Case of Amriev: Minsk has discredited itself in eyes of international community
The Belarusian authorities are attempting to demonstrate to the Kremlin their reliability as a partner in sensitive issues. Conventionally, the Belarusian authorities prioritise practical solutions to compliance with formalities in emerging matters. However, what seems quite reasonable in Minsk, may negatively affect the country’s reputation in the outer world.
Last week, Belarus extradited Murad Amriev, a Russian citizen and the world champion in the Mixed Martial Arts, to the Russian authorities. Previously, the Belarusian authorities had extradited the driver of a Russian opposition politician Denis Voronenkov, who was recently assassinated in Kyiv, to the Russian secret services. Such extraditions form a common practice in Belarus.
Pragmatism bordering unscrupulousness creates difficulties in positioning Belarus as an independent player. By violating her international obligations and domestic extradition procedures in the interests of the Russian secret services, Belarus has damaged her reputation in the eyes of international community. In addition, the lack of official commentaries about the detention and extradition of Russian citizens could create an impression that the Belarusian authorities have no control over their power bodies. Indirectly, such a behaviour works in favour of conspiracy theories about the Kremlin’s unlimited influence in Belarus, especially amid the Russian authorities’ refusal to extradite Belarusian national Yuri Baranchik, accused of fomenting ethnic hatred for writing for Russian chauvinistic information resources, to Belarus. Such a difference in approaches emphasizes the unequal nature of the Russo-Belarusian relations to the international community.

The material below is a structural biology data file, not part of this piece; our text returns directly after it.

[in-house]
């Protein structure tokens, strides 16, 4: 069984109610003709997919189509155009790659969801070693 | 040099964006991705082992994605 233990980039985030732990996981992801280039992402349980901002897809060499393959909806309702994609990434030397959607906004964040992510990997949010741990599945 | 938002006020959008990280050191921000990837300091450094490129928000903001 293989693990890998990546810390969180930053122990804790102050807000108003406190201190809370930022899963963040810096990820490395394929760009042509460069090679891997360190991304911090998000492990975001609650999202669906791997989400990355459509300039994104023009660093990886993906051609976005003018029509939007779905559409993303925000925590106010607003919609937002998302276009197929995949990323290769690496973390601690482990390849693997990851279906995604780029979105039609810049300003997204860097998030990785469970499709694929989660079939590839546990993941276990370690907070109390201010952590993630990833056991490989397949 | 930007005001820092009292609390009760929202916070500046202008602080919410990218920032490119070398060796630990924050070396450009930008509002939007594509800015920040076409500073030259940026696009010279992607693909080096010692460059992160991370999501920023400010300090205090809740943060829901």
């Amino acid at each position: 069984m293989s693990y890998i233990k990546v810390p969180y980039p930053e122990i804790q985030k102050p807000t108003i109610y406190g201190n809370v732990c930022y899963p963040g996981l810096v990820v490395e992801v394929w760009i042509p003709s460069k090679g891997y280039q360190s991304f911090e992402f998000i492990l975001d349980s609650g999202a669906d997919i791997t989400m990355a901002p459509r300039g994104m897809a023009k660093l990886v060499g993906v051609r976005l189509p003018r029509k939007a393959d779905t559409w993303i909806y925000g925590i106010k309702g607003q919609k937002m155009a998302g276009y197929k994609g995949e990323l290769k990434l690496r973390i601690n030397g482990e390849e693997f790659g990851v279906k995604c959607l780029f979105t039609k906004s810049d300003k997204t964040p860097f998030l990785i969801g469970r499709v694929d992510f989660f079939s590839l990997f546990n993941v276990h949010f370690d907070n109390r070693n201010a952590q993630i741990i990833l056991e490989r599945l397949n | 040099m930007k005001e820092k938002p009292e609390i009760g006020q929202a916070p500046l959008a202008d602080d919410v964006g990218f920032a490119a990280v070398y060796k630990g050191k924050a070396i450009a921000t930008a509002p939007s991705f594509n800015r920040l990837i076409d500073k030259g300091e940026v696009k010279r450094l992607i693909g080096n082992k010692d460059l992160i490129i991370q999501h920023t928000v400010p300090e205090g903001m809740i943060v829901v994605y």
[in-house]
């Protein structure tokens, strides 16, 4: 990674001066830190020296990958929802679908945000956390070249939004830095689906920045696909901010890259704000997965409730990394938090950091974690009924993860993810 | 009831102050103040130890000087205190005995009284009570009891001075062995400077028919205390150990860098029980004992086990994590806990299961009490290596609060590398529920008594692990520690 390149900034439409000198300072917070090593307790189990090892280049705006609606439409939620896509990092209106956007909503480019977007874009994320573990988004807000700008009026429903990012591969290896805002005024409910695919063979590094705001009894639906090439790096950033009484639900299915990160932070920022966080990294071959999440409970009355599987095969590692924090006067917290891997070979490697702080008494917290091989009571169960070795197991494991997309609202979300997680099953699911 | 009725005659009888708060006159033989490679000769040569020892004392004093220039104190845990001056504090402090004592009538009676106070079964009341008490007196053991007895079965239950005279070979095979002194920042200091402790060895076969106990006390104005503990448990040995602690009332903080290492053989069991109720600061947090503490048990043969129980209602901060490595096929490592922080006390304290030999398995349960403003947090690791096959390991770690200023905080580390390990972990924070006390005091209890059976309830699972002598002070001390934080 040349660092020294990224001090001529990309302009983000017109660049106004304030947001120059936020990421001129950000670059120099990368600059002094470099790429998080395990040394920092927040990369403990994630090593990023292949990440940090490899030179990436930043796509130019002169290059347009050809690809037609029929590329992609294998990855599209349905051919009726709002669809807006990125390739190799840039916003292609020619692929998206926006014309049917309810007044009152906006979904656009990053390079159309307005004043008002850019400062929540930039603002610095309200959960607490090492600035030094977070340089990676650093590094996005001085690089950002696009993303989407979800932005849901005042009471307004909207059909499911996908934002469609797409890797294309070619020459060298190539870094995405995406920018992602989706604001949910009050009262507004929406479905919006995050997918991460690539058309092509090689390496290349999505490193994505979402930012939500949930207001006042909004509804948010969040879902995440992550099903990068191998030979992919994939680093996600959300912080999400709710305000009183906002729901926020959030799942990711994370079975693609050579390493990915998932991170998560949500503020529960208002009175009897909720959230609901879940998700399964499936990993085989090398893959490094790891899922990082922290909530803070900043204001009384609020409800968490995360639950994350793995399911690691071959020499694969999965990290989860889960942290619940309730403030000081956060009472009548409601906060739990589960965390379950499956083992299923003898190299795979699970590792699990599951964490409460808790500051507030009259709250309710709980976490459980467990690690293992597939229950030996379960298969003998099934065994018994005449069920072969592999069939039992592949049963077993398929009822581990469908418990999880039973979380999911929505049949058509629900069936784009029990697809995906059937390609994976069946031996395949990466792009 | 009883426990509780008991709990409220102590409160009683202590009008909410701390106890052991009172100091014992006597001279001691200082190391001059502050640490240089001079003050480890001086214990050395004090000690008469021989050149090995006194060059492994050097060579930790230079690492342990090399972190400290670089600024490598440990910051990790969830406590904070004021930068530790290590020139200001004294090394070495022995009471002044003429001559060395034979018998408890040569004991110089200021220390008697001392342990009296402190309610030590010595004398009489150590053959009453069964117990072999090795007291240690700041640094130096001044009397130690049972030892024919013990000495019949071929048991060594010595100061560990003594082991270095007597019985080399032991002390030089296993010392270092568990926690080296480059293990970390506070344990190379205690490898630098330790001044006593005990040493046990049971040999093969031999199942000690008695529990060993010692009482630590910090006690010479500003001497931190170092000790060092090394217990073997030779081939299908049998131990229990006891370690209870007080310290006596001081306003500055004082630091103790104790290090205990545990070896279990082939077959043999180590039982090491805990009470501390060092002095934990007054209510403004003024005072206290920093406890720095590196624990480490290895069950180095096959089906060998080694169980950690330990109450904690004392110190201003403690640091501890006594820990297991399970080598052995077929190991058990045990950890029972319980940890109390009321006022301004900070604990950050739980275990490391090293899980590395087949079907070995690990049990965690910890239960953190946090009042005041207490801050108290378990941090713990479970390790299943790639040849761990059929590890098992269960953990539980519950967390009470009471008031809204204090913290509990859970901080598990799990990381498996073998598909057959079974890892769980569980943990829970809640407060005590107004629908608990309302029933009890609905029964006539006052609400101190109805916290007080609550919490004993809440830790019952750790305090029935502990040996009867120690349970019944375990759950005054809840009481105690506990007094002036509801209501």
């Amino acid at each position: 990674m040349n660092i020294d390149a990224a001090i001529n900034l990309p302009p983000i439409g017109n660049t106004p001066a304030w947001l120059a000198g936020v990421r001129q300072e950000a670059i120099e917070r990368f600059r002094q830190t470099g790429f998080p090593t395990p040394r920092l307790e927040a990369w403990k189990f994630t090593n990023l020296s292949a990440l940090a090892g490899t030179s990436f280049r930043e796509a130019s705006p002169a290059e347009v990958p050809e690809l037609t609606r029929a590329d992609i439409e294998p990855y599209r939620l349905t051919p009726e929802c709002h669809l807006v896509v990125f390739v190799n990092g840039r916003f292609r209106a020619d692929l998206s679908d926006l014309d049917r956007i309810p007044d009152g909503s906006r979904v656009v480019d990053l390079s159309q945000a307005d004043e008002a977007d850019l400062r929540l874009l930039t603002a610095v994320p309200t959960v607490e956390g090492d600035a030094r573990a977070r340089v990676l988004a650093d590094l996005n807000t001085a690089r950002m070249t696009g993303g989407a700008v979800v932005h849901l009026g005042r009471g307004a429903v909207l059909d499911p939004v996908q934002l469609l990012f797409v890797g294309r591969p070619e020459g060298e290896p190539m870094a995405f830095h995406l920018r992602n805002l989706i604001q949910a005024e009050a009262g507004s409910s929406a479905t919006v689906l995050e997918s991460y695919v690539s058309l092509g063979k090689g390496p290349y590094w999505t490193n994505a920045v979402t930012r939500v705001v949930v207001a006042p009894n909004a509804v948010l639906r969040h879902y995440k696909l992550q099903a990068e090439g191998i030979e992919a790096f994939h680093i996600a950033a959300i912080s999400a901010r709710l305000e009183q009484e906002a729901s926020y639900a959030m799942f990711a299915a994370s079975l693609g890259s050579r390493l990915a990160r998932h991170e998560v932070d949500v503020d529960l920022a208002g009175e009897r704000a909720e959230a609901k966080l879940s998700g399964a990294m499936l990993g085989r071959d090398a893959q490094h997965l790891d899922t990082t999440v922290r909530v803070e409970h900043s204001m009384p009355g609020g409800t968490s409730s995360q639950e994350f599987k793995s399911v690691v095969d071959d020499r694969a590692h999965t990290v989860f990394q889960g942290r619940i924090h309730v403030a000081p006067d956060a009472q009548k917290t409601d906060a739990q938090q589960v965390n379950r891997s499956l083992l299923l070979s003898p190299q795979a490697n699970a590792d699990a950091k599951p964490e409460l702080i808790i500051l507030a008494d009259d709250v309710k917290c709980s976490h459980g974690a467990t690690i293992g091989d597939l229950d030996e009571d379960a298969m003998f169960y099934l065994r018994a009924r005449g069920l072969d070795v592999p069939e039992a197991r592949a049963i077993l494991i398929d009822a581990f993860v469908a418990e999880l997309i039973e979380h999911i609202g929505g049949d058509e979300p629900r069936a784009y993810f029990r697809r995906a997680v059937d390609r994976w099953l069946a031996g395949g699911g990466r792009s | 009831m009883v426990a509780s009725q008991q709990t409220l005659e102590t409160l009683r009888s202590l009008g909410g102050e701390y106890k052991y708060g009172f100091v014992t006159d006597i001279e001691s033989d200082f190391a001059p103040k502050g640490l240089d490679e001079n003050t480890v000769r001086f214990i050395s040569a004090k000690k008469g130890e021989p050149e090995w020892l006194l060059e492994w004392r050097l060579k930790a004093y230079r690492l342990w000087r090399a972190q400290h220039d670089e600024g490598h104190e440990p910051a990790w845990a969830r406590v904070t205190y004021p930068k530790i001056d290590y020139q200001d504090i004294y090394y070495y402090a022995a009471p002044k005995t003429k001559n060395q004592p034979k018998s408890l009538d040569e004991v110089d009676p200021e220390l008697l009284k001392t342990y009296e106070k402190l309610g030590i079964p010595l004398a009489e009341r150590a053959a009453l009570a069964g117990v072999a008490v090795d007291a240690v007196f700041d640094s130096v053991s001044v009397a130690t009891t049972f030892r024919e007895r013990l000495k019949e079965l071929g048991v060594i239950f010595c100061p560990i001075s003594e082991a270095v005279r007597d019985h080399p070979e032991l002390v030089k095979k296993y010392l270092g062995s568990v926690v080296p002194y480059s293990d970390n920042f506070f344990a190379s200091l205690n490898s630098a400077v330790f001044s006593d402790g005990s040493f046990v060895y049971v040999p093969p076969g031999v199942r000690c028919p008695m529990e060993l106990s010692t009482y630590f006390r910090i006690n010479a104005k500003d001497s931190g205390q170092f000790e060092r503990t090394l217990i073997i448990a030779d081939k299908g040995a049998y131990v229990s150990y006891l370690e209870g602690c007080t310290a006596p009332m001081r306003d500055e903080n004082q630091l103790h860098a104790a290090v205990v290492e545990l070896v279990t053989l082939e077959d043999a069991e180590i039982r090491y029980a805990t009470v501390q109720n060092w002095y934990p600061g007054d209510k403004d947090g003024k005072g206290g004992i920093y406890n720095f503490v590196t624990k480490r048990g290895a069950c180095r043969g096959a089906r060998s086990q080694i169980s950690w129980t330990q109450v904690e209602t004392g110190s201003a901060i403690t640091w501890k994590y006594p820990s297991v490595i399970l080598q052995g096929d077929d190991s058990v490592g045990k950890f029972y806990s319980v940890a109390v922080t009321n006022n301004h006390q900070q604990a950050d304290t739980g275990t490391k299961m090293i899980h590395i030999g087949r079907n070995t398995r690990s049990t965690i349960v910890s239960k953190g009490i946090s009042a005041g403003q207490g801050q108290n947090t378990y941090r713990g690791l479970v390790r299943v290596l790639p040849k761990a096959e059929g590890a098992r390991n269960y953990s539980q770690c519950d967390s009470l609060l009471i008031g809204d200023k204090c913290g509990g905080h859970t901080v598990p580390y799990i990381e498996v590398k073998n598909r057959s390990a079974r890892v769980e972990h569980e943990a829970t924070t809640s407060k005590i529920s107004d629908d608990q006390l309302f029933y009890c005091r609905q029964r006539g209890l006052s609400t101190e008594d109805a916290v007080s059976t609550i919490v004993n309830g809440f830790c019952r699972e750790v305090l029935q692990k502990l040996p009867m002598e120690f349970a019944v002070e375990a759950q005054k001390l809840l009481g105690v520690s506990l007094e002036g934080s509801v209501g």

Minsk will not complicate relations with Moscow over Russian domestic issues, which have no direct effect on Belarus’ interests. Hardly being a rule of law state, Belarus in such situations is guided by practical considerations, rather than legal procedures. This undermines Belarus’ image as a state which complies with its commitments. Yet evet worse, the Belarusian authorities create an impression as being dependent, untrustworthy and capable of placing the wishes of Moscow or even the Russian regional authorities ahead of the domestic legislation.
During searches of social and "green" activists and anarchists, law enforcement has seized computers, mobile phones and publications. The authorities have also exerted additional pressure on supporters of unauthorized street protests and independent lawyers, who represented defendants in the White Legion case. The security services have stepped up the persecution of opponents before the street protests announced by the opposition. Apparently, the Belarusian authorities aspire that participants in street protests would reduce in number and that the low interest of the population to socio-political agenda before the local election campaign would retain.